New Mercedes-AMG SL 43 2023 review
The four-cylinder SL 43 offers more usability than its V8-powered siblings, but it lacks true AMG excitement
The SL 43 has all the kerbside appeal of its more expensive siblings and some extra usability, but with AMG taking the reins for this generation of SL we’d hoped for a little more excitement from behind the wheel.
The SL has been around for almost 70 years, which makes it the oldest nameplate still offered within the Mercedes model line-up, but the latest Mercedes SL is an AMG creation. The decision to take the grand touring SL and inject it with AMG performance from the get-go is quite a substantial one and something Mercedes needs to get right.
When we drove the new SL in ‘55’ guise earlier this year it fell slightly short of the BMW M850i Cabriolet in a premium, sporty convertible twin test. Now it’s the turn of the SL 43, which ditches V8 power for a turbocharged 2.0-litre four-cylinder with hybrid assistance - the first for an SL.
The SL 43 obviously doesn’t have the grunt of the 55 nor the 63 model but it’s not puny. A power rating of 376bhp and 480Nm of torque help to provide a respectable 4.9-second 0-62mph time and it’ll go on to a 171mph top speed.
So does this mean the entry-level 43 makes the rest of the range redundant? Well, not really. Even though the SL has been billed as a luxurious grand touring cabriolet since its inception, for the majority of its life we’ve enjoyed a V8 soundtrack and the four-cylinder just can’t compete in this regard. There’s some turbocharged wooshes and rather contrived pops from the exhaust to listen to but the powertrain lacks the theatre we’d expect of a fully fledged AMG car.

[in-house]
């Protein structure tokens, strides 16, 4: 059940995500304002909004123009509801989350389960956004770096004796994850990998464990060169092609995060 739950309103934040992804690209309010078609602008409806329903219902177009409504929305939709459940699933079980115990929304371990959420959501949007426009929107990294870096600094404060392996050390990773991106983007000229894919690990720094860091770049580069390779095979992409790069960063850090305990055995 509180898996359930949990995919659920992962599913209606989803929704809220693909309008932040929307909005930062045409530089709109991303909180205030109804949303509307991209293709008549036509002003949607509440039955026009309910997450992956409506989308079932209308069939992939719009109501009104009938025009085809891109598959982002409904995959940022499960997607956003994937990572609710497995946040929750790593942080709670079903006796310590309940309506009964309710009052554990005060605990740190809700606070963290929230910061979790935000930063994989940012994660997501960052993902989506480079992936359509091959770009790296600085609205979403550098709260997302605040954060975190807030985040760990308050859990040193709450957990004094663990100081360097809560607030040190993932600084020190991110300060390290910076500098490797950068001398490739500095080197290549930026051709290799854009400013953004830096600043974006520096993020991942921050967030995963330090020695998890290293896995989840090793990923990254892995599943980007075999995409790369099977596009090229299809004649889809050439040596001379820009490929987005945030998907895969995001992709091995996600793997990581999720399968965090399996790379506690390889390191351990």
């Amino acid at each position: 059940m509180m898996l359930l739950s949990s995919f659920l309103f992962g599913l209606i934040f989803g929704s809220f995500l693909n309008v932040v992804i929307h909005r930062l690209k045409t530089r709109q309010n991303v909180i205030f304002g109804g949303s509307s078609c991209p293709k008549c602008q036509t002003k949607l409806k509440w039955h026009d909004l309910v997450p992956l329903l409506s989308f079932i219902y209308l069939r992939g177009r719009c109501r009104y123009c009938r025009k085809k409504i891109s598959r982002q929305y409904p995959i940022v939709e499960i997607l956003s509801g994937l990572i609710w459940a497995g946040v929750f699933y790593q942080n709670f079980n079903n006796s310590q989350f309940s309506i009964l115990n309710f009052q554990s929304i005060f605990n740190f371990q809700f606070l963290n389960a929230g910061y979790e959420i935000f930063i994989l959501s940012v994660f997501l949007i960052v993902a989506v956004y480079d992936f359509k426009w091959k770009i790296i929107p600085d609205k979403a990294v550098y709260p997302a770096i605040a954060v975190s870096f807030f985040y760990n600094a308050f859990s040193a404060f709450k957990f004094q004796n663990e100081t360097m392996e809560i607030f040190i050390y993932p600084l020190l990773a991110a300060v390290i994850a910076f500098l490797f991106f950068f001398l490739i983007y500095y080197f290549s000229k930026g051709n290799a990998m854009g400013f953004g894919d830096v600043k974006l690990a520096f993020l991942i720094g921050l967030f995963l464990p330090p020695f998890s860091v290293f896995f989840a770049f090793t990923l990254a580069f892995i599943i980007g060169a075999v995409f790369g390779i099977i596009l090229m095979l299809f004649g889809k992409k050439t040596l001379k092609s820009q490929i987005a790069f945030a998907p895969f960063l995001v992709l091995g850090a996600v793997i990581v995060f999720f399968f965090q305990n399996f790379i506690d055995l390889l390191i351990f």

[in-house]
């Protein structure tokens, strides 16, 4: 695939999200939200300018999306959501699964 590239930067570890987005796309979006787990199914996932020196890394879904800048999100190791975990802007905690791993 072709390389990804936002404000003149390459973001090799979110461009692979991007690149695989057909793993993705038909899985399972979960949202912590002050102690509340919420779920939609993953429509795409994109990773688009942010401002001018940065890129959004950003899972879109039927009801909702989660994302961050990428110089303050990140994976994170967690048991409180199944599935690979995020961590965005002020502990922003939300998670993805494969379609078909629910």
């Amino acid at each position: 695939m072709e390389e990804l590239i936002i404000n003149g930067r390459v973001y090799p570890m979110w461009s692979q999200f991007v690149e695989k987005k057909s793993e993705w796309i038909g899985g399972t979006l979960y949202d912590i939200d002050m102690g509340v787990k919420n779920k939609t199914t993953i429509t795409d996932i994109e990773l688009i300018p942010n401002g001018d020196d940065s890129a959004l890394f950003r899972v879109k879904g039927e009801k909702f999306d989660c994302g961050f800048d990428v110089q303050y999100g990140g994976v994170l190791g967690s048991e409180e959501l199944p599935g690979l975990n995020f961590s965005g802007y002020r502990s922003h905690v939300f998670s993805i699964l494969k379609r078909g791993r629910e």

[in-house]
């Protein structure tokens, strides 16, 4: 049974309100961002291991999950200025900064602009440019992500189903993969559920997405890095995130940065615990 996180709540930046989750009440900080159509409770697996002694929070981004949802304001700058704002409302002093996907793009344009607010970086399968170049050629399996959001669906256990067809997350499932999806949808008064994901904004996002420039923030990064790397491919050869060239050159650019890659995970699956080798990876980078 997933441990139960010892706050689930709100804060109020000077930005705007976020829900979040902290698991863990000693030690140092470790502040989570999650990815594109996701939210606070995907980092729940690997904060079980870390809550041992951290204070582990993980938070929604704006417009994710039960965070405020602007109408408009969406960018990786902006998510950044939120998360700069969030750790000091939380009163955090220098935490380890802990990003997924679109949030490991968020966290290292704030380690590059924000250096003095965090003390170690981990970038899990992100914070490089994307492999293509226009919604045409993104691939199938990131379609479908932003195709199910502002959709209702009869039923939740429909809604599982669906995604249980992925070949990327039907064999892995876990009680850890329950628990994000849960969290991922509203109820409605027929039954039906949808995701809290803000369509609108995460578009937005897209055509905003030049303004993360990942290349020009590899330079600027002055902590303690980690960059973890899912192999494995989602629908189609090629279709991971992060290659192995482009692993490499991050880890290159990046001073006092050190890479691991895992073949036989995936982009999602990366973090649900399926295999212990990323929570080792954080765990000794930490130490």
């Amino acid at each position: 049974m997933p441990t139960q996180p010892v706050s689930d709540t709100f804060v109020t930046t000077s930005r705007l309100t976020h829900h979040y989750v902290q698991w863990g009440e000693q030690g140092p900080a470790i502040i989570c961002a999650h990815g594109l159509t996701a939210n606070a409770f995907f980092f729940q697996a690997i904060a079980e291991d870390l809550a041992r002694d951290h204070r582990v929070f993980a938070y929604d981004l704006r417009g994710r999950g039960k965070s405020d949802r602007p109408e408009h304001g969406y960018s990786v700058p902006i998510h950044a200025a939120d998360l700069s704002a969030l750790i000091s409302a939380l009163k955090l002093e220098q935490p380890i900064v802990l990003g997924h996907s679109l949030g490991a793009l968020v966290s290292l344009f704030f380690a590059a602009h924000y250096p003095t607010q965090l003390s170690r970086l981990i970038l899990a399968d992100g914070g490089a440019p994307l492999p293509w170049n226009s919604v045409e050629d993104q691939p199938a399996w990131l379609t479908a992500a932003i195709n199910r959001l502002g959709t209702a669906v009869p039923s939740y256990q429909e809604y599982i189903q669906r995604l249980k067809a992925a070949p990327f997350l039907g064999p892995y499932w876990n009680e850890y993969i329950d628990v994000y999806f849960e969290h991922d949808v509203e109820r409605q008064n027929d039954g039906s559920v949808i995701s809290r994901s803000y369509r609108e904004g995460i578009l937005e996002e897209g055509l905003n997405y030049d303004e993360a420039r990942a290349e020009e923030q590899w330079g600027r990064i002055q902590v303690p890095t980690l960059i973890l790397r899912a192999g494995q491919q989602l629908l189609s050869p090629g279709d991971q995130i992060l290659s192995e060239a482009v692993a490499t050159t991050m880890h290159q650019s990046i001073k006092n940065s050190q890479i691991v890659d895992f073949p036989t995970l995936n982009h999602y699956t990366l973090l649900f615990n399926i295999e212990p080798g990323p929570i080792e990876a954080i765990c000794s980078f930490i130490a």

Car group tests
Used car tests
The SL 43 doesn’t feel as quick as the figures above suggest, either. Even with a kerbweight of 1,810kg, the in-gear acceleration is great, thanks to the hybrid system which minimises lag by spinning the turbocharger using the electric motor to improve response. Around town and in low-torque environments, the 48-volt electrical system feeds a belt-driven starter generator for a 14bhp boost for short periods. The new system feels perfectly matched to the nine-speed automatic gearbox, itself delivering quick yet seamless changes.
Despite the heft, the 43 initially seems like the driver’s choice within the SL range. It’s 140kg lighter than the SL 55, thanks to the smaller engine but also due to a rear-wheel-drive set-up, opposed to the four-wheel-drive 55 and SL 63.
Chuck the SL 43 into a bend you’ll notice the front end bite, although this isn’t always communicated through the steering wheel; squeeze the throttle mid-corner and there’s a satisfying shimmy from the rear. That’s about as far as the SL 43’s driving dynamics go, it doesn’t possess the thunderous performance of its V8-powered siblings but it doesn’t feel like a sharpened, driver-focused handling tool, either. The brakes are worth a mention though, they’re the same as you get in the 63 which might sound like overkill but they really are fabulous.